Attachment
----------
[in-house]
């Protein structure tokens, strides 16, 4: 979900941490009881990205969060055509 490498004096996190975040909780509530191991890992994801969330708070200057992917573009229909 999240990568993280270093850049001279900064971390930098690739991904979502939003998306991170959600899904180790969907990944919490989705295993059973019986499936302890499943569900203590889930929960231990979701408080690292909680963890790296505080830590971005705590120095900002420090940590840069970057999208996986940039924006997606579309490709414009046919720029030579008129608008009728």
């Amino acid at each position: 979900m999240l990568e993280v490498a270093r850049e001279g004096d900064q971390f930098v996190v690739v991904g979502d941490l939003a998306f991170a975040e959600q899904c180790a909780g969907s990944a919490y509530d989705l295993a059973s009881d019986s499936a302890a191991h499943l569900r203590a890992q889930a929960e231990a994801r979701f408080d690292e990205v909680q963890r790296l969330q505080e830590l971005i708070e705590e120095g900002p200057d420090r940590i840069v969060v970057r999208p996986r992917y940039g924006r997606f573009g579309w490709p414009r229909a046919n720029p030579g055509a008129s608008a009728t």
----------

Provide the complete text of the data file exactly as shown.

[in-house]
């Protein structure tokens, strides 16, 4: 979900941490009881990205969060055509 490498004096996190975040909780509530191991890992994801969330708070200057992917573009229909 999240990568993280270093850049001279900064971390930098690739991904979502939003998306991170959600899904180790969907990944919490989705295993059973019986499936302890499943569900203590889930929960231990979701408080690292909680963890790296505080830590971005705590120095900002420090940590840069970057999208996986940039924006997606579309490709414009046919720029030579008129608008009728």
């Amino acid at each position: 979900m999240l990568e993280v490498a270093r850049e001279g004096d900064q971390f930098v996190v690739v991904g979502d941490l939003a998306f991170a975040e959600q899904c180790a909780g969907s990944a919490y509530d989705l295993a059973s009881d019986s499936a302890a191991h499943l569900r203590a890992q889930a929960e231990a994801r979701f408080d690292e990205v909680q963890r790296l969330q505080e830590l971005i708070e705590e120095g900002p200057d420090r940590i840069v969060v970057r999208p996986r992917y940039g924006r997606f573009g579309w490709p414009r229909a046919n720029p030579g055509a008129s608008a009728t």